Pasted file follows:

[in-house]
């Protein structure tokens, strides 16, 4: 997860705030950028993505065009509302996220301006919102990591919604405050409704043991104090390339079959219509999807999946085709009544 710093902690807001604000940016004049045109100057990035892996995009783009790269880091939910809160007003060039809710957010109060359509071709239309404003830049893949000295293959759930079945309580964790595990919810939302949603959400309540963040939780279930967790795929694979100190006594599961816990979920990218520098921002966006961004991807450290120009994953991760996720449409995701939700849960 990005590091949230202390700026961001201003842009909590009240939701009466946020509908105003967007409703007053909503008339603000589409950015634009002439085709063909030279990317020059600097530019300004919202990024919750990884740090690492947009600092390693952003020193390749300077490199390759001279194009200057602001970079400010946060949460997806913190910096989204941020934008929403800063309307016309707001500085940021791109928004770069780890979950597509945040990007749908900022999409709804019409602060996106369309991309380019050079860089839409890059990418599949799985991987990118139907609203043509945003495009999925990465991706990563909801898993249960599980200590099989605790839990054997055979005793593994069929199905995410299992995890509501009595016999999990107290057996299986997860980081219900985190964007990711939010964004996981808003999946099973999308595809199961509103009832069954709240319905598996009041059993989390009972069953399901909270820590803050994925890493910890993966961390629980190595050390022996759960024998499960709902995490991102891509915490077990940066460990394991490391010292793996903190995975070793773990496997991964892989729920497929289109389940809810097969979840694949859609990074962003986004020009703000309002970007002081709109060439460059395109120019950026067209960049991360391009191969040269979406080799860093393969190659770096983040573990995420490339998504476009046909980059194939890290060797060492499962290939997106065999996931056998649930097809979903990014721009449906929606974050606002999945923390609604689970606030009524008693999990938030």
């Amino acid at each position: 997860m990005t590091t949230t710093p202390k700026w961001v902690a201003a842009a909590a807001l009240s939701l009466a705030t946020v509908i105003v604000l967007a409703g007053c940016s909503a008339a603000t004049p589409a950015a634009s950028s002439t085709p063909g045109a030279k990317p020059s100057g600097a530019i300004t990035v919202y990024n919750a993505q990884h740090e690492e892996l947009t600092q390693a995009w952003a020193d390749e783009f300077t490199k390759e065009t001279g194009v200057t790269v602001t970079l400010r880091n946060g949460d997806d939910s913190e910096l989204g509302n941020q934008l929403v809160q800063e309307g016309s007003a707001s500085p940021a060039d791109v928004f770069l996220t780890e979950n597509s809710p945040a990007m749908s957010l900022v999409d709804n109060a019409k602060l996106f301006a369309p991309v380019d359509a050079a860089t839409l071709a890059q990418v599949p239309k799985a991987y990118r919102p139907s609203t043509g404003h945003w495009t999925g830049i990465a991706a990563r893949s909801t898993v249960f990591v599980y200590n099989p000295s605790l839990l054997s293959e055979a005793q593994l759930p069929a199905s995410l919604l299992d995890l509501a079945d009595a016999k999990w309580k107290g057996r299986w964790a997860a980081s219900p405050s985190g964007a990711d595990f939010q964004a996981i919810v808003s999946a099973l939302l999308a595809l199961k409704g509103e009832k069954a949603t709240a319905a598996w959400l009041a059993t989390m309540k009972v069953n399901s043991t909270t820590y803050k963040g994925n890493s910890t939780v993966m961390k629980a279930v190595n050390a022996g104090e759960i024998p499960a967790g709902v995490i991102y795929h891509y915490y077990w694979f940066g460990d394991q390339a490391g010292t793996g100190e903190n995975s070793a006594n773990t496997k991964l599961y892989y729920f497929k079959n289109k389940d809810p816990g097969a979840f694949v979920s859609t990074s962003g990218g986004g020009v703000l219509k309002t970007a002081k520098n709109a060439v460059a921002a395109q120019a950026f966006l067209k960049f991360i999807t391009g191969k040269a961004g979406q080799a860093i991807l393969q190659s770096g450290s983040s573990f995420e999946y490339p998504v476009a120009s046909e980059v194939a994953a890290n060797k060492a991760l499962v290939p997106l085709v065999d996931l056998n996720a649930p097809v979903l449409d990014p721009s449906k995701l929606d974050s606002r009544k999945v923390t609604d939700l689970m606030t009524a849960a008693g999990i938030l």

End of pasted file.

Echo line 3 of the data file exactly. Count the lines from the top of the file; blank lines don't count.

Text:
């Amino acid at each position: 997860m990005t590091t949230t710093p202390k700026w961001v902690a201003a842009a909590a807001l009240s939701l009466a705030t946020v509908i105003v604000l967007a409703g007053c940016s909503a008339a603000t004049p589409a950015a634009s950028s002439t085709p063909g045109a030279k990317p020059s100057g600097a530019i300004t990035v919202y990024n919750a993505q990884h740090e690492e892996l947009t600092q390693a995009w952003a020193d390749e783009f300077t490199k390759e065009t001279g194009v200057t790269v602001t970079l400010r880091n946060g949460d997806d939910s913190e910096l989204g509302n941020q934008l929403v809160q800063e309307g016309s007003a707001s500085p940021a060039d791109v928004f770069l996220t780890e979950n597509s809710p945040a990007m749908s957010l900022v999409d709804n109060a019409k602060l996106f301006a369309p991309v380019d359509a050079a860089t839409l071709a890059q990418v599949p239309k799985a991987y990118r919102p139907s609203t043509g404003h945003w495009t999925g830049i990465a991706a990563r893949s909801t898993v249960f990591v599980y200590n099989p000295s605790l839990l054997s293959e055979a005793q593994l759930p069929a199905s995410l919604l299992d995890l509501a079945d009595a016999k999990w309580k107290g057996r299986w964790a997860a980081s219900p405050s985190g964007a990711d595990f939010q964004a996981i919810v808003s999946a099973l939302l999308a595809l199961k409704g509103e009832k069954a949603t709240a319905a598996w959400l009041a059993t989390m309540k009972v069953n399901s043991t909270t820590y803050k963040g994925n890493s910890t939780v993966m961390k629980a279930v190595n050390a022996g104090e759960i024998p499960a967790g709902v995490i991102y795929h891509y915490y077990w694979f940066g460990d394991q390339a490391g010292t793996g100190e903190n995975s070793a006594n773990t496997k991964l599961y892989y729920f497929k079959n289109k389940d809810p816990g097969a979840f694949v979920s859609t990074s962003g990218g986004g020009v703000l219509k309002t970007a002081k520098n709109a060439v460059a921002a395109q120019a950026f966006l067209k960049f991360i999807t391009g191969k040269a961004g979406q080799a860093i991807l393969q190659s770096g450290s983040s573990f995420e999946y490339p998504v476009a120009s046909e980059v194939a994953a890290n060797k060492a991760l499962v290939p997106l085709v065999d996931l056998n996720a649930p097809v979903l449409d990014p721009s449906k995701l929606d974050s606002r009544k999945v923390t609604d939700l689970m606030t009524a849960a008693g999990i938030l």